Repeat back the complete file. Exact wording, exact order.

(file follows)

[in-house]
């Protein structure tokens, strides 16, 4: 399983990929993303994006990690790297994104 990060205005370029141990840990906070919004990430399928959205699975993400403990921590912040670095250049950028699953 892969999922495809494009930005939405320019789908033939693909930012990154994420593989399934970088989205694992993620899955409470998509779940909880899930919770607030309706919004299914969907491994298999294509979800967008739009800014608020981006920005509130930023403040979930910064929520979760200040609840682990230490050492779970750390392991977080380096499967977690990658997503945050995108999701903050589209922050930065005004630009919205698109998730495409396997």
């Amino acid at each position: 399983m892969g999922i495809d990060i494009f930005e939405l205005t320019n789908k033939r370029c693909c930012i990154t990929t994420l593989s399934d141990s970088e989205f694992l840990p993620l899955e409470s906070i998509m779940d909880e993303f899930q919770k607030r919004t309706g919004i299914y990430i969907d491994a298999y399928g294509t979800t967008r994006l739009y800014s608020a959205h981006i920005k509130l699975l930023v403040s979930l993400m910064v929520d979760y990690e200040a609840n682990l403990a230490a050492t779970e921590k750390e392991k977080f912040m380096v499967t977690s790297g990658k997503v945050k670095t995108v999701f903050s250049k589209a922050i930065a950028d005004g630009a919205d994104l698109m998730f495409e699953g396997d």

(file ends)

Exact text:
[in-house]
């Protein structure tokens, strides 16, 4: 399983990929993303994006990690790297994104 990060205005370029141990840990906070919004990430399928959205699975993400403990921590912040670095250049950028699953 892969999922495809494009930005939405320019789908033939693909930012990154994420593989399934970088989205694992993620899955409470998509779940909880899930919770607030309706919004299914969907491994298999294509979800967008739009800014608020981006920005509130930023403040979930910064929520979760200040609840682990230490050492779970750390392991977080380096499967977690990658997503945050995108999701903050589209922050930065005004630009919205698109998730495409396997």
């Amino acid at each position: 399983m892969g999922i495809d990060i494009f930005e939405l205005t320019n789908k033939r370029c693909c930012i990154t990929t994420l593989s399934d141990s970088e989205f694992l840990p993620l899955e409470s906070i998509m779940d909880e993303f899930q919770k607030r919004t309706g919004i299914y990430i969907d491994a298999y399928g294509t979800t967008r994006l739009y800014s608020a959205h981006i920005k509130l699975l930023v403040s979930l993400m910064v929520d979760y990690e200040a609840n682990l403990a230490a050492t779970e921590k750390e392991k977080f912040m380096v499967t977690s790297g990658k997503v945050k670095t995108v999701f903050s250049k589209a922050i930065a950028d005004g630009a919205d994104l698109m998730f495409e699953g396997d």